RICHMOND, Va. (WRIC) — Virginia lawmakers are drawing battle lines in the upcoming budget fight with tax relief at the center. The starting point during the closed-door negotiations is likely to be targeting aid to individuals rather than corporations.
Over the weekend, House Republicans and Senate Democrats released spending plans with very different visions.
Unlike last year, when some matching offers resulted in a A $4 billion tax compromise in the biennial budgetthe Senate rejects the new plan entirely Gov. Glenn Youngkin’s $1 billion package additional amendments. Republicans are confident that some elements of Youngkin’s tax relief plan will emerge from the negotiations, but at least for now, Democrats are not giving in.
“We’ll see at the end of the day, but right now we’re pretty confident it’s not going to happen,” Senate Finance and Appropriations Committee Co-Chair Janet Howell (D-Fairfax) said in a recent interview. “There’s no reason to give corporations extra benefits when families might need help.”
Youngkin wants to lower the state’s top individual income tax rate, paid by the vast majority of working Virginians, from 5.75 percent to 5.5 percent, but critics say that won’t help the lowest-income earners.
In an interview Monday, House Appropriations Committee Chairman Barry Knight (R-Virginia Beach) said his top priority would be to further increase the standard deduction to $9,000 for individuals and $18,000 for married couples filing. together. The standard deduction is currently $8,000 and $16,000, respectively, after lawmakers nearly doubled it last year despite initial opposition from Senate Democrats.
“The standard deduction primarily helps low-income people. We moved the needle a lot last year, but this year we could move it a little bit more, so the standard deduction will be the first thing I think we can compromise on,” Knight said. “I think I understand some of the concern of the Senate, but it’s all budget negotiations and we’re going to ask for tax relief. I don’t know if we will get everything, but we will definitely ask for it.”
After a Senate panel last week rejected several tax relief proposals, Senate Republican Leader Tommy Norment (R-James City), who voted for the bills, predicted a push to lower the corporate tax rate from 6 percent to 5 percent. % would be “much harder to raise” during negotiations, as it proved more controversial among Democrats.
“I just think that lowering the corporate tax rate is going to be a more difficult task, and the Virginia business and corporate community hasn’t been pushing for that since the bill was introduced,” Norment said.
Norment also suggests that raising the standard deduction and lowering the top personal income tax rate has a better chance of making it into a budget deal. One Democrat, Sen. Chap Petersen (D-Fairfax), sided with the Republicans and voted against the motion to kill the bill in committee.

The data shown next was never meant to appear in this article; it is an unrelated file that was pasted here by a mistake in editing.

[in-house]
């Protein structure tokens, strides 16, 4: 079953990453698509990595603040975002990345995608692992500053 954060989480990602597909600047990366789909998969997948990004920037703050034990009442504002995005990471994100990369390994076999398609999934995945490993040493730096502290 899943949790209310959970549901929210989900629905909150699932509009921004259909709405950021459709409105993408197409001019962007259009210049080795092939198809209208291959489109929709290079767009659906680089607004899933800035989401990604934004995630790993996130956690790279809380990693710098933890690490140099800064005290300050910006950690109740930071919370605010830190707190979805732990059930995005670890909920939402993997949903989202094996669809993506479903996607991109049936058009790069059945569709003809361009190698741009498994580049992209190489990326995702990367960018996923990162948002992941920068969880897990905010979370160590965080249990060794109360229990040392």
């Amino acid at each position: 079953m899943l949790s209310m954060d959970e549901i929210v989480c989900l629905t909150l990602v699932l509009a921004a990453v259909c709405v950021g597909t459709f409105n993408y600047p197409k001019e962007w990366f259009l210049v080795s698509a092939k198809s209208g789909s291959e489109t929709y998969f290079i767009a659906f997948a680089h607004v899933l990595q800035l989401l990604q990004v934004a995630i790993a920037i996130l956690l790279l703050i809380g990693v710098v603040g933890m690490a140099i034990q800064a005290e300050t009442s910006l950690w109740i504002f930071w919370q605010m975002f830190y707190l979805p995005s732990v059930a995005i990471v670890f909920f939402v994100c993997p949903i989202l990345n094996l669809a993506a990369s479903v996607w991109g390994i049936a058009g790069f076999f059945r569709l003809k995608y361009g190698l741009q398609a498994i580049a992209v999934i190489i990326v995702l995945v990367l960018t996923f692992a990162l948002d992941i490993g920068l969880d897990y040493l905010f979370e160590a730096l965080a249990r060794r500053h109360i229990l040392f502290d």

The Senate plan also eliminates Youngkin’s proposed tax breaks for some small businesses and an attempt to expand tax credits for veterans by eliminating the age limit. It also reduces Youngkin’s proposed deposit to the Taxpayer Relief Fund from $128 million to $75 million.
Instead of tax cuts, the Senate budget includes roughly $637 million in additional direct aid to local public schools compared to the House plan, according to a budget breakdown by the Commonwealth Institute for Fiscal Analysis. The comparison shows that the Senate plan favors greater investment in additional support staff, reading specialists, English language learner teachers and funding for high-poverty school divisions. The Senate budget also appears to cut $95 million Youngkin Laboratory School Initiative which already allocates grants.
“What we’re doing is we’re sending a message to the people of Virginia that education is a priority for all of us,” said Senate Appropriations Committee Co-Chairman George Barker (D-Fairfax). “We have already considered many tax issues. We felt that now we need to make sure that we provide adequate funding for the services that Virginia needs.”
The House and Senate budgets include additional 2 percent raises for state employees and teachers for a total of 12 percent over two years. The cone was not included in Youngkin’s budget amendments.
In a statement Sunday evening, Governor Youngkin said:
“When I introduced my proposed budget amendments in December, I said we need to lower taxes to make Virginia more competitive for families and businesses, invest more in education to help children recover from learning loss, invest more to recruit 2,000 new law enforcement heroes, and take an important first step in transforming our behavioral health system. Those are still our goals, and I look forward to hearing today’s House and Senate proposals. I am confident that by working together with Chairman Knight and Co-Chairs Howell and Barker, we will be able to get the job done for the people of Virginia.”